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Administrative Culture  

Muiris MacCarthaigh and Leno Saarniit

Administrative culture is an established and prominent theme in public administration research. It is frequently used to explain or contextualize a variety of phenomena in the discipline, ranging from differences in governing styles and policy outcomes between national bureaucracies to making sense of the informal norms and values that determine the activities of individual public organizations and how they interact with political and non-state interests. It is also occasionally used to characterize a particular “type” of organizational culture, with features that distinguish it from the private or third sectors. With such varied uses of the term, as well as related concepts such as administrative style, tradition, and legacies, administrative culture attracts multiple interpretations as well as its fair share of criticisms as an explanatory tool. In some contexts, administrative culture is an independent variable that helps explain divergence and variety in policy outcomes within and across national borders, while in others it is a dependent variable that attracts experiments and new measurement tools with the aim of producing more sophisticated understanding of its place in public governance. Early skepticism about the study of administrative culture mainly arose due to the absence of adequate methodology as well as uncertainty about how to begin empirical research into the concept. The emergence of such a methodology and tools for inquiry since the 1970s has meant that administrative culture is now firmly located in the literature and practice of government and a burgeoning literature now exists across the globe. Some of the key contemporary debates around administrative culture concern the interplay between cultures and sub-cultures within bureaucracies, the influence of distinctive administrative traditions and styles on policy outcomes, and the role culture plays in public sector reform.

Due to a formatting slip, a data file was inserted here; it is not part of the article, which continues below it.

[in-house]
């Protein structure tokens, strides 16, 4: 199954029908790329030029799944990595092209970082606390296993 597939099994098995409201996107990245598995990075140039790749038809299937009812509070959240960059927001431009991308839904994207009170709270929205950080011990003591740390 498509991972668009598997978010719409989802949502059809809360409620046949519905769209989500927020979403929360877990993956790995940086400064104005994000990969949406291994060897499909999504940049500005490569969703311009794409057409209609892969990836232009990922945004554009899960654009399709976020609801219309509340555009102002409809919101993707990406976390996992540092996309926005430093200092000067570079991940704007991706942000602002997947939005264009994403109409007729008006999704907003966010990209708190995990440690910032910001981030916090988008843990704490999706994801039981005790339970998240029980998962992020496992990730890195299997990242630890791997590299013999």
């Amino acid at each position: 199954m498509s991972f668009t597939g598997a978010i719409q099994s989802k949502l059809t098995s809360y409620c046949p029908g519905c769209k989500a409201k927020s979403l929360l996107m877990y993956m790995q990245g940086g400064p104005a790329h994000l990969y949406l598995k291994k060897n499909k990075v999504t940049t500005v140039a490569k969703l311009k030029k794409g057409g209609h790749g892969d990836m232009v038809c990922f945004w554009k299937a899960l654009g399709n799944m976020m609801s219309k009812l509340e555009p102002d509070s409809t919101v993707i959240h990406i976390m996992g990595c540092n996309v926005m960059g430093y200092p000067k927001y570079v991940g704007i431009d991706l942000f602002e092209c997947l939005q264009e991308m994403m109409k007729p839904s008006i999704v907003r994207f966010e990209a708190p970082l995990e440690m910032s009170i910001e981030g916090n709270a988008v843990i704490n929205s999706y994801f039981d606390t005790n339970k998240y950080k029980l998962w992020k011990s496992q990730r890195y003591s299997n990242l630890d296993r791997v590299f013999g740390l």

Public Administration in Central and Eastern Europe  

Stanisław Mazur

In the early 1990s, the Central and Eastern European countries (CEE countries) saw the collapse of communist regimes and an unprecedented political and economic transformation that resulted in the establishment of democratic, law-governed states and market economies. Administrative reforms, which became an important milestone in this transformation, were considerably influenced both by administrative legacies predominant in the countries and by the Europeanization processes associated with their accession to the European Union. The administrative legacies, which combine elements of various traditions (e.g., German, Napoleonic, and Anglo-American) are still strongly affected by what is left of the communist era. Conversely, the impact of Europeanization processes on public administrations in CEE countries has proved to be much weaker than initially expected. The process of building a professional and apolitical civil service in CEE countries has been plagued by discontinuity and inconsistency, owing to the specific administrative culture of the region, the weakening pressure to modernize EU institutions, and the consequences of the 2008 financial crisis, as well as growing populist tendencies in the region. All these factors encouraged the belief that political control over public administration needs to be tightened in order for the effectiveness and quality of governance mechanisms to be improved. The quality of governance and public management varies widely across the CEE countries. What they have in common—at least to some extent—is the fairly high dynamics of change, including the reversal of the effects of previously implemented reforms. The latter factor may be interpreted as a search for country-specific reform paths, partly due to disappointment with the values and models prevailing in Western Europe, and somewhat as a consequence of growing populist tendencies in the region.